Will Wells Fargo attempt to recoup any of Tolstedt’s goodbye package or other payments?

In a letter released last week, Warren and four other Democratic senators—Sherrod Brown, Jack Reed, Robert Menendez, and Jeff Merkley, all also members of the Senate Banking Committee—asked whether Tolstedt’s payday would be clawed back and pointed out that Wells Fargo’s own governance rules say that the company can demand payback for payments received as a result of false information, misconduct, or negligent behavior. In a response received on Monday, the company said this call will be made by the bank’s board of directors. Stumpf, in addition to serving as the company’s CEO, is also chairman of its board.

Will Wells Fargo attempt to claw back all or part of performance bonuses of other senior employees, including Stumpf’s?

Even if Wells Fargo finds fault in the C-suite, doesn’t Tolstedt report to someone? Well, yes, she reports to CEO Stumpf. And what’s his pay? Stumpf earned $19 million last year, including a $10 million performance bonus. In fact, between 2012 and 2015, he collected $155 million in stock options related to performance bonuses, according to the Institute for Policy Studies, which calculated the value of stock options, bonuses, salary, and other compensation.

Did the lower-level people fired by Wells Fargo for their part in this scandal receive settlements, too? If so, how much did they receive?

Because it’s worth noting that according to Glass Door, the typical Wells Fargo teller earns a base pay of $12 an hour, and a personal banker a little less than $40,000. These are the people Stumpf now blames for the endemic culture of fraud at the bank.

The Los Angeles City’s Attorney’s office first filed suit against Wells Fargo for this activity in the spring of 2015. The federal government also began looking into the bank later in the year. Why wasn’t this disclosed in corporate filings with the Securities and Exchange Commission?

Despite the internal probes, newspaper investigations, and government interest in the fraudulent sales practices at Wells Fargo, the bank continued to boast of its cross-selling prowess in its annual reports, reporting numbers that authorities challenged. Nonetheless, bank executives deemed none of this worthy of disclosing as a material fact in SEC filings. No doubt holders of Wells Fargo stock would disagree. Since authorities announced the $185 million settlement on Sept. 8, the stock price has dropped by almost 8 percent.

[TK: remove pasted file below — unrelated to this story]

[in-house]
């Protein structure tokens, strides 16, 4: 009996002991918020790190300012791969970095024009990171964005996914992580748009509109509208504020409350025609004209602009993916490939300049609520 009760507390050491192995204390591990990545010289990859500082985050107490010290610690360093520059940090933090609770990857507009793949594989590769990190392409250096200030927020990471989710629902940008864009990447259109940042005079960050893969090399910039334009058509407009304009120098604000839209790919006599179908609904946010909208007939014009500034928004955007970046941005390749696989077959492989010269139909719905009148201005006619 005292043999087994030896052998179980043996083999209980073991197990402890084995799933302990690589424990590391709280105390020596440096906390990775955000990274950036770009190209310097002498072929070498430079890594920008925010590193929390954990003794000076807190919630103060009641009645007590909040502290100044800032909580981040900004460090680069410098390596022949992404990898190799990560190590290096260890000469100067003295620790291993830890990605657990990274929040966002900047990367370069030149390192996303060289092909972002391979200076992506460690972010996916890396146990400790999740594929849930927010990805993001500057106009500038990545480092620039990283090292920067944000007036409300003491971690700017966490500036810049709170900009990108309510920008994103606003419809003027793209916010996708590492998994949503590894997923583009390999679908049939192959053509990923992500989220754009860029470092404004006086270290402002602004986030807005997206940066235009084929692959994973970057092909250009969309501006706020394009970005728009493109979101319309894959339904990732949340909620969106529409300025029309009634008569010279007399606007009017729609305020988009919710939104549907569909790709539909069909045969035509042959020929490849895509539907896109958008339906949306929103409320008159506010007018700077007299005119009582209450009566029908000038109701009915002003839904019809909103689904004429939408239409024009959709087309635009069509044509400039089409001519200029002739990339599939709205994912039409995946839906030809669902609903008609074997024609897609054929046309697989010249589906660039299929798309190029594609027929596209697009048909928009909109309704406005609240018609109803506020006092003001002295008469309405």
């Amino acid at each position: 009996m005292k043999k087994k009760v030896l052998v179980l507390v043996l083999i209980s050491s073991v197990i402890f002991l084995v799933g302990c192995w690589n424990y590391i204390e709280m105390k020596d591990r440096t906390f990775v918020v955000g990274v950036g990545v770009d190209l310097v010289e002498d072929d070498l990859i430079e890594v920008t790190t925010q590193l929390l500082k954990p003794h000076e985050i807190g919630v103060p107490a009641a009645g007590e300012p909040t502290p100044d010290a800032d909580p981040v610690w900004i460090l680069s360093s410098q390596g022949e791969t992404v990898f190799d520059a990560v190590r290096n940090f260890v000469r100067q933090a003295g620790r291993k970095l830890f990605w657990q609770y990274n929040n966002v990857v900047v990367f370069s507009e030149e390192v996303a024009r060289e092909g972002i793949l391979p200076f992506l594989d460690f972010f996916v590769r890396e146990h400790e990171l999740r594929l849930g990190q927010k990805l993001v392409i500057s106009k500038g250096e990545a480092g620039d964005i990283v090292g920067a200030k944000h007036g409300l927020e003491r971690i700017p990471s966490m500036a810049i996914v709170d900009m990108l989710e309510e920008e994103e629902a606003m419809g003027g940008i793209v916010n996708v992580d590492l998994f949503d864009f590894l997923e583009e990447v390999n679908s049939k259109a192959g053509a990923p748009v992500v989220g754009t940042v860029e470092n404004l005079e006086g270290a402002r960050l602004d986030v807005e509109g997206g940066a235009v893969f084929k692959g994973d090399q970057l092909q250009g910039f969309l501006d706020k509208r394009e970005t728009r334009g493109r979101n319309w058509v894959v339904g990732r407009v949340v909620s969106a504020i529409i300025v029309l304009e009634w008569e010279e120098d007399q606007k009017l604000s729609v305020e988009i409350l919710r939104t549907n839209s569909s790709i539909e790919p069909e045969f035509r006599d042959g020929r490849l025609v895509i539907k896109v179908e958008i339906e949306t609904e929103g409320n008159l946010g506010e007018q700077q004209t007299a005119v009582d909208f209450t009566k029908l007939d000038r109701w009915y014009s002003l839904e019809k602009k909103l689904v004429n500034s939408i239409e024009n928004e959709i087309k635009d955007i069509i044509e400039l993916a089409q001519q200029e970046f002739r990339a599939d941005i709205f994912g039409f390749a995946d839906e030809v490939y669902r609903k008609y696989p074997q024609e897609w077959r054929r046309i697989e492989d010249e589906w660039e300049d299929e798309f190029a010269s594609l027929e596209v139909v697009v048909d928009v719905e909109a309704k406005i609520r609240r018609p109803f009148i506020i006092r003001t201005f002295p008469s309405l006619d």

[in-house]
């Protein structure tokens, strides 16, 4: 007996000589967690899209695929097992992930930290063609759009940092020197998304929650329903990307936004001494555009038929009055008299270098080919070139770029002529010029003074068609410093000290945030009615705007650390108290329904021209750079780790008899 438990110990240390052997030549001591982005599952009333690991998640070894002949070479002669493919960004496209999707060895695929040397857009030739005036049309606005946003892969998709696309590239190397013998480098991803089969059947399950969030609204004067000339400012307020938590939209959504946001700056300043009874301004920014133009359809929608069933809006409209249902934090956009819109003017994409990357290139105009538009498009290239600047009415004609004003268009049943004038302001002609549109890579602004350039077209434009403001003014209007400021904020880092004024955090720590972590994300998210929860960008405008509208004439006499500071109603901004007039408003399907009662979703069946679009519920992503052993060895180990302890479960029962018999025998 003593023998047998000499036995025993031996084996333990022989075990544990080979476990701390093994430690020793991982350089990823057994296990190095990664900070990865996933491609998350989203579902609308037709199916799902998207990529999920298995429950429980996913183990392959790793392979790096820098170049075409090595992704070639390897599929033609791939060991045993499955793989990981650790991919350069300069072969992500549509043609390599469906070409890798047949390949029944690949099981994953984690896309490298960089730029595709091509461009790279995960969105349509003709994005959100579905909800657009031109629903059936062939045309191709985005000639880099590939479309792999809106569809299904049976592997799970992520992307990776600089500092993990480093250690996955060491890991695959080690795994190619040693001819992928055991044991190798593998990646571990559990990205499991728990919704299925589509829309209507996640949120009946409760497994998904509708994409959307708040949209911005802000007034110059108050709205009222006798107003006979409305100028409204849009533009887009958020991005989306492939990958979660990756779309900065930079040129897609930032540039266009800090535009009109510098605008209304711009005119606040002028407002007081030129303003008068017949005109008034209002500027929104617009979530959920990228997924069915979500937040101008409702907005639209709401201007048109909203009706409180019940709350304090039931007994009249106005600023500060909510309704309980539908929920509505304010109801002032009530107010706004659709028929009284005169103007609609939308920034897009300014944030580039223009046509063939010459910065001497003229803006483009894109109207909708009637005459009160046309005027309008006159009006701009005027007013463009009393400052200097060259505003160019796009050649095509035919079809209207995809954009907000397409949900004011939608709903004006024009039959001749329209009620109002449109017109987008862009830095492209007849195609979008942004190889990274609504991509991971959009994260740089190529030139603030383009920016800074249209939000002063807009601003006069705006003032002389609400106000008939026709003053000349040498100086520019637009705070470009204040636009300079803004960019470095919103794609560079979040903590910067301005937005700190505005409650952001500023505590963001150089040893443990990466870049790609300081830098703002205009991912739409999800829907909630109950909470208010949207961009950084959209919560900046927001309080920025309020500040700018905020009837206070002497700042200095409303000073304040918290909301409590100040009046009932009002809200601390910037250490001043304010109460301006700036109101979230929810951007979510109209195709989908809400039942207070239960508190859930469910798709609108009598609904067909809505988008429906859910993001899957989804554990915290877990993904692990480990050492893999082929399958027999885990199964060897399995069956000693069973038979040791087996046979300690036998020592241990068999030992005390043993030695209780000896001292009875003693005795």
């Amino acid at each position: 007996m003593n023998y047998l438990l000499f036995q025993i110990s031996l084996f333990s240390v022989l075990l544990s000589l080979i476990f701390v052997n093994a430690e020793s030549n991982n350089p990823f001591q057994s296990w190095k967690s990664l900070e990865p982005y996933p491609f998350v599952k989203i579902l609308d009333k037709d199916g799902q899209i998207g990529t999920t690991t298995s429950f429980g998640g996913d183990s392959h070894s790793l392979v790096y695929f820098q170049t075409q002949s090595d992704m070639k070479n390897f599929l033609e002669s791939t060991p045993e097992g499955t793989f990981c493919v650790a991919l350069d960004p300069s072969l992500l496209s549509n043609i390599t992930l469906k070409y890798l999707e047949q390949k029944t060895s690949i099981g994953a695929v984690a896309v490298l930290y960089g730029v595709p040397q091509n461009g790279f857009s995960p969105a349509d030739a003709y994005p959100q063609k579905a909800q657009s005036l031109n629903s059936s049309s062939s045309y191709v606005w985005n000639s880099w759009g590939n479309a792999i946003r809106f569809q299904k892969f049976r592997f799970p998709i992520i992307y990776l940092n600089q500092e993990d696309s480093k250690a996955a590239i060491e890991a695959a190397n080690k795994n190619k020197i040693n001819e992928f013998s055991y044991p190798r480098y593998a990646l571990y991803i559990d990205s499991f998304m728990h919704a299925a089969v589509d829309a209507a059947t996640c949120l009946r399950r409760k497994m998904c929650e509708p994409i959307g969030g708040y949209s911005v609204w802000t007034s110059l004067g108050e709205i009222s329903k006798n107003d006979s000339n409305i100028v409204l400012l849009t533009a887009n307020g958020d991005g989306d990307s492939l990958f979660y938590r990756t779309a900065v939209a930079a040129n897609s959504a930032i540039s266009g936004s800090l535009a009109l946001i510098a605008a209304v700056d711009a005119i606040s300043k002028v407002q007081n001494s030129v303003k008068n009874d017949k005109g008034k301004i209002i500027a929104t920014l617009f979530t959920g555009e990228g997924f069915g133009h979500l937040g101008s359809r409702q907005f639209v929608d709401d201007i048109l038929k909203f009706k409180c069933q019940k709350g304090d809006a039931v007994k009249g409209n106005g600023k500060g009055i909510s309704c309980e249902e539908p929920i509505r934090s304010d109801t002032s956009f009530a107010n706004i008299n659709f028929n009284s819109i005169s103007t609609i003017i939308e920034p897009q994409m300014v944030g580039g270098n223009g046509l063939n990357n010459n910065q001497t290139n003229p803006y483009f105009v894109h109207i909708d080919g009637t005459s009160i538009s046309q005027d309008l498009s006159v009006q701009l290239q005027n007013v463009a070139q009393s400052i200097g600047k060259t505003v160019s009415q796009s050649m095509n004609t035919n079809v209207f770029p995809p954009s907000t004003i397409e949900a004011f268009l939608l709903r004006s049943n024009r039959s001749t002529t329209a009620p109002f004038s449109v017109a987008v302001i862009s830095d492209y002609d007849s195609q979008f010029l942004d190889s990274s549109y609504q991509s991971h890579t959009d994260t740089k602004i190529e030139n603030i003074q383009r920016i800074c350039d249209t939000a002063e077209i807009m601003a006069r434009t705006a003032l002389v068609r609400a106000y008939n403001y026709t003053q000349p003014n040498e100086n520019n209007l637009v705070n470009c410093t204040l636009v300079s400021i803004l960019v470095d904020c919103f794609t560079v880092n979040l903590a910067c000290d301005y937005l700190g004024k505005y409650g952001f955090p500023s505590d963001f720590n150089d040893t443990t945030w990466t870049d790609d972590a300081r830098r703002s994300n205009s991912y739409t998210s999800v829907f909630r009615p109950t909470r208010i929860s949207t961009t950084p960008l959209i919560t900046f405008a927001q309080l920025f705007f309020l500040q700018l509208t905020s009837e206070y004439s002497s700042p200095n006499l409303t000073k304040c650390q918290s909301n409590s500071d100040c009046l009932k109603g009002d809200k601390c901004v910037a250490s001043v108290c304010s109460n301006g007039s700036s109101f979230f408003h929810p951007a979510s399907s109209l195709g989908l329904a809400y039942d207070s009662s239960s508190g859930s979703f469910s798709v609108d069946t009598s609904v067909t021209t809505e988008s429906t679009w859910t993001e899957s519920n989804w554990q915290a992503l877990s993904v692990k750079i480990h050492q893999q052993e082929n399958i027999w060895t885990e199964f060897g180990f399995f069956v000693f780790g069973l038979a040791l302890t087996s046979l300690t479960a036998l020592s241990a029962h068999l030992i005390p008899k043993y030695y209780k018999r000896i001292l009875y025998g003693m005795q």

Will Wells Fargo continue to fight victims of this scheme who attempt to take them to court?

Even as Wells Fargo conducted multiple investigations that found evidence of fraud at the bank, bank officials aggressively fought back against people who attempted to get restitution via the courts. Incredibly, courts ruled the mandatory arbitration agreements customers sign when doing business with Wells Fargo also cover accounts they did not authorize and were opened without their permission. Nonetheless, lawyers are now circling. Last week, a lawsuit was filed in Utah against the bank, seeking restitution for everything from actual financial harm to mental anguish as a result of the fraud. Lawyers are seeking class-action status.

Will Wells Fargo continue to stonewall victims who say they suffered significant financial losses because of the actions of their employees?

Latina singing star Ana Barbara claims she was the victim of identity theft. In a lawsuit filed this summer, she alleges that Wells Fargo employees opened multiple accounts and credit lines in her name, costing her more than $400,000. When she sought restitution, she says the bank would only give her $250,000, saying she waited too long to notify them of the missing funds and fraudulent activity.

What do you know about damage to the credit records and scores of customers?

Wells Fargo customers are beginning to surface with tales of credit-report harm. New Jersey mom Linda Edwards reported last week that someone—likely a bank employee—opened a credit card in her teenage daughter’s name. That someone then ran up charges on that card he or she did not pay. Her daughter’s credit record was damaged. Wells Fargo eventually refunded the fees it charged, but “they never addressed the identify theft, forgery, or fraud,” Edwards said, instead attempting to pin the blame for the unpaid bill on her daughter. This despite the fact the girl never applied for the card or had it in her possession.